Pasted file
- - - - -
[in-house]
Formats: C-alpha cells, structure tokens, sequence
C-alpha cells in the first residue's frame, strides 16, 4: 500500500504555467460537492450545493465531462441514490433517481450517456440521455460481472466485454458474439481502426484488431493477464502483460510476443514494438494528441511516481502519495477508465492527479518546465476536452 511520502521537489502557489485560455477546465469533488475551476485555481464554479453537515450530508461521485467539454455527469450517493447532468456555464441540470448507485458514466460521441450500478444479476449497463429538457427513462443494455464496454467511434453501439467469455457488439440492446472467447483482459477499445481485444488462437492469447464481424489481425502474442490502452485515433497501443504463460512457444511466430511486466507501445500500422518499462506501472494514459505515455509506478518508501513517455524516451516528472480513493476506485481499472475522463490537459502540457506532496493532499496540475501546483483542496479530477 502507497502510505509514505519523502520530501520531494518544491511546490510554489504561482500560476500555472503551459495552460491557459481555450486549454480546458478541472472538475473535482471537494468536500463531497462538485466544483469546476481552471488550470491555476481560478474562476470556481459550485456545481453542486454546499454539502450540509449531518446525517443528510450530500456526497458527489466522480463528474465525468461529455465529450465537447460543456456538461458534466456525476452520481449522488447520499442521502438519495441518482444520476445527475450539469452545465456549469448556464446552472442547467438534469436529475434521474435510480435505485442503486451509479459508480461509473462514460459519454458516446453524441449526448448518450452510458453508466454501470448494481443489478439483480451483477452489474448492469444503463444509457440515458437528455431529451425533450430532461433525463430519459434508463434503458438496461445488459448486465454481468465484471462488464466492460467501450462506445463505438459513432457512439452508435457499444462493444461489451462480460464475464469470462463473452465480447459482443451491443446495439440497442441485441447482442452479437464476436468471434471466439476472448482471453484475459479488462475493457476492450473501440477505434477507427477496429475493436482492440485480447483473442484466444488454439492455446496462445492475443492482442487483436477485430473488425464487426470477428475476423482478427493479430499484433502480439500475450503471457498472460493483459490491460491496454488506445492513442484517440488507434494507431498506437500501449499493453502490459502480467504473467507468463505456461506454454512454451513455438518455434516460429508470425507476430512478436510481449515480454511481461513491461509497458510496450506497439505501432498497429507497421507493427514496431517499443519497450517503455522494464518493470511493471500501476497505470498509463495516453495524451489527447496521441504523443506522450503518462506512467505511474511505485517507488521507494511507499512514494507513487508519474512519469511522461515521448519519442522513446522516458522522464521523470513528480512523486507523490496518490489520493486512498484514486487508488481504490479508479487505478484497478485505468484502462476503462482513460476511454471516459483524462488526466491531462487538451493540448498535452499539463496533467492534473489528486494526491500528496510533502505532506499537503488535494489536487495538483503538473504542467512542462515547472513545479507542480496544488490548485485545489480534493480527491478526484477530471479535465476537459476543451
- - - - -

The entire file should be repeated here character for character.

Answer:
[in-house]
Formats: C-alpha cells, structure tokens, sequence
C-alpha cells in the first residue's frame, strides 16, 4: 500500500504555467460537492450545493465531462441514490433517481450517456440521455460481472466485454458474439481502426484488431493477464502483460510476443514494438494528441511516481502519495477508465492527479518546465476536452 511520502521537489502557489485560455477546465469533488475551476485555481464554479453537515450530508461521485467539454455527469450517493447532468456555464441540470448507485458514466460521441450500478444479476449497463429538457427513462443494455464496454467511434453501439467469455457488439440492446472467447483482459477499445481485444488462437492469447464481424489481425502474442490502452485515433497501443504463460512457444511466430511486466507501445500500422518499462506501472494514459505515455509506478518508501513517455524516451516528472480513493476506485481499472475522463490537459502540457506532496493532499496540475501546483483542496479530477 502507497502510505509514505519523502520530501520531494518544491511546490510554489504561482500560476500555472503551459495552460491557459481555450486549454480546458478541472472538475473535482471537494468536500463531497462538485466544483469546476481552471488550470491555476481560478474562476470556481459550485456545481453542486454546499454539502450540509449531518446525517443528510450530500456526497458527489466522480463528474465525468461529455465529450465537447460543456456538461458534466456525476452520481449522488447520499442521502438519495441518482444520476445527475450539469452545465456549469448556464446552472442547467438534469436529475434521474435510480435505485442503486451509479459508480461509473462514460459519454458516446453524441449526448448518450452510458453508466454501470448494481443489478439483480451483477452489474448492469444503463444509457440515458437528455431529451425533450430532461433525463430519459434508463434503458438496461445488459448486465454481468465484471462488464466492460467501450462506445463505438459513432457512439452508435457499444462493444461489451462480460464475464469470462463473452465480447459482443451491443446495439440497442441485441447482442452479437464476436468471434471466439476472448482471453484475459479488462475493457476492450473501440477505434477507427477496429475493436482492440485480447483473442484466444488454439492455446496462445492475443492482442487483436477485430473488425464487426470477428475476423482478427493479430499484433502480439500475450503471457498472460493483459490491460491496454488506445492513442484517440488507434494507431498506437500501449499493453502490459502480467504473467507468463505456461506454454512454451513455438518455434516460429508470425507476430512478436510481449515480454511481461513491461509497458510496450506497439505501432498497429507497421507493427514496431517499443519497450517503455522494464518493470511493471500501476497505470498509463495516453495524451489527447496521441504523443506522450503518462506512467505511474511505485517507488521507494511507499512514494507513487508519474512519469511522461515521448519519442522513446522516458522522464521523470513528480512523486507523490496518490489520493486512498484514486487508488481504490479508479487505478484497478485505468484502462476503462482513460476511454471516459483524462488526466491531462487538451493540448498535452499539463496533467492534473489528486494526491500528496510533502505532506499537503488535494489536487495538483503538473504542467512542462515547472513545479507542480496544488490548485485545489480534493480527491478526484477530471479535465476537459476543451